The Art of War[1] is a highly influential book on military strategy purportedly written about 2,500 years ago by a mysterious figure known as Sun Tzu (sometimes called Sun Zi), meaning “Master Sun.” Although his origins are lost in the mists of history, Sun Tzu likely was a general noted as a strategist, working for Helü, king of the state of Wu (modern day Jiangsu Province in eastern China). The Art of War is more than anything a philosophical treatise on strategy, war and winning, and because of this has become a popular text for political and business management leaders and decision makers.

What, if anything, does The Art of War have to do with food defense? The simple answer is everything. The Art of War at its simplest, and most complex, is a set of guidelines describing how to achieve victory by overcoming threats (adversaries), while expending the least capital possible. Whether in war or business, the goal is to achieve success (defined by your corporation), without breaking the bank or destroying the enterprise along the way. Food defense is a balancing act, where maximizing benefit must include careful consideration of financial and human costs. A maximized food defense program could be designed, which would break the proverbial bank and in the end damage the very assets (company financial well-being, brand, etc.) it was designed to protect. That would be foolish, but so would a food defense program made so weak (no capital expenditures, poorly designed or implemented, etc.) that it protected nothing.

Consider the words of Sun Tzu:
“The great warriors of old not only won victories, but won them with ease; because their victories were achieved without apparent difficulty…Being prepared for all circumstances is what ensures certain victory, for it means you are fighting an enemy who is already beaten. Thus a great soldier first places himself in an invincible position, and then ensures he does not miss the crucial opportunity to defeat the enemy.”

As an Army veteran, let me be clear here that I am not claiming moral equivalency between actual war and business. What I do claim is that the principles learned in war can be used to design an agile and robust food defense program that any military strategist would likely recognize. Sun Tzu emphasizes the need to first know yourself (your capabilities, strengths and weaknesses) and your enemy (the full range of adversaries that might wish to do your food corporation harm). Only then can you design a program that will defeat your adversaries, without defeating yourself.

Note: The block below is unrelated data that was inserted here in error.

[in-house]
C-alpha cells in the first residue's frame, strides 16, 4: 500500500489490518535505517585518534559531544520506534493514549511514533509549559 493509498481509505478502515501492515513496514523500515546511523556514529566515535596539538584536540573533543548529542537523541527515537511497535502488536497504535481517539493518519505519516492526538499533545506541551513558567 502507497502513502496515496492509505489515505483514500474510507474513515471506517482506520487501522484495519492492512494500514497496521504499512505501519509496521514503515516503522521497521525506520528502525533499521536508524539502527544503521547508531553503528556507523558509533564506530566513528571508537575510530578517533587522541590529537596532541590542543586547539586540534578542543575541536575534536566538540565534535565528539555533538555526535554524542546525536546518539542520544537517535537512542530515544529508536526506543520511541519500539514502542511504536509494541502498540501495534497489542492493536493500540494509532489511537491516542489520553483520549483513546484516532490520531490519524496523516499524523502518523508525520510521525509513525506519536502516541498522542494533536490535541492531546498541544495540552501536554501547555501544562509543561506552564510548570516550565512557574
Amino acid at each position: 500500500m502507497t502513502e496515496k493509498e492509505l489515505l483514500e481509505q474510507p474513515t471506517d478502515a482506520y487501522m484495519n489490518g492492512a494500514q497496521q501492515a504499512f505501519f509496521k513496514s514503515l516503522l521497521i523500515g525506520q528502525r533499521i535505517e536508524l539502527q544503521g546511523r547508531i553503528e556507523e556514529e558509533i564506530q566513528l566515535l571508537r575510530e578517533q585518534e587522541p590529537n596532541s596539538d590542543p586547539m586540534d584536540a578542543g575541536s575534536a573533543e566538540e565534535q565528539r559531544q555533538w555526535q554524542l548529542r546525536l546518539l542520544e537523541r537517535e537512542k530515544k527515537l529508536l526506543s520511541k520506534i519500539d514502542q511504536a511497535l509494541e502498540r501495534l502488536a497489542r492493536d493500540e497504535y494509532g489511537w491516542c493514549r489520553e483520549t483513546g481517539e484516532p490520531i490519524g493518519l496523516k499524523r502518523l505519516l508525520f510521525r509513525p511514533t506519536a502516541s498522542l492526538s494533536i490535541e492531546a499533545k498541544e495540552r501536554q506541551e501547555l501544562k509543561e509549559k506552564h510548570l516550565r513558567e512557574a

Defenses are different for the types and capabilities of adversaries you face. The main thing is to anticipate as many types of attacks as possible and consider that the baseline. After that, prepare for surprises that might otherwise be overlooked. Before December 2, 2015, no one in the food industry would have considered a California public health inspector to be a personnel threat, yet it was that day that Syed Rizwan Farook, the aforementioned inspector (and his wife Tashfeen Malik) shot and killed 14 people and wounded 22. The victims were attending a Department of Public Health training event and holiday party. In some parlances, this was the “Unknown Unknown,” just another way of saying the unanticipated threat. 

Threats can come from many directions, both external and internal. Many are fairly standard, but beyond that companies must consider the possibility of highly skilled “thinking adversaries” who could, among other deleterious outcomes, cause damage, hurt or kill people, denigrate brand and destroy market share. It is imperative that companies start to seriously consider such scenarios so robust defenses and response capabilities can be fielded before the hurt begins. The best way to defeat adversaries is to anticipate their actions and be there in waiting to neutralize the threat before it happens. Sun Tzu would be proud!

Robert A. Norton, Ph.D., is a professor at Auburn University and a member of the Auburn University Food System Institute’s core faculty. A long-time consultant to federal and state law enforcement agencies, the Department of Defense and industry, he specializes in intelligence analysis, weapons of mass destruction defense and national security. For more information on the topic or for more detailed discussions about specific security related needs, he can be reached at or by phone at 334.8447562. 

1. The Art of War is a readily available in bookstores or on the web. Because of its popularity, many editions exist, each differing from only slightly to dramatically, according to skill used in producing the nuanced translation. A very approachable edition squarely aimed at business was translated by Gary Gagliardi in the Clairbridge Publishing as part of their Art of War Plus Series, ISBN: 1929194005. A more technically complex translation used by the author for military students and audiences is the Penguin Classics edition translated by John Minford, ISBN: 978-0-14-043919-9.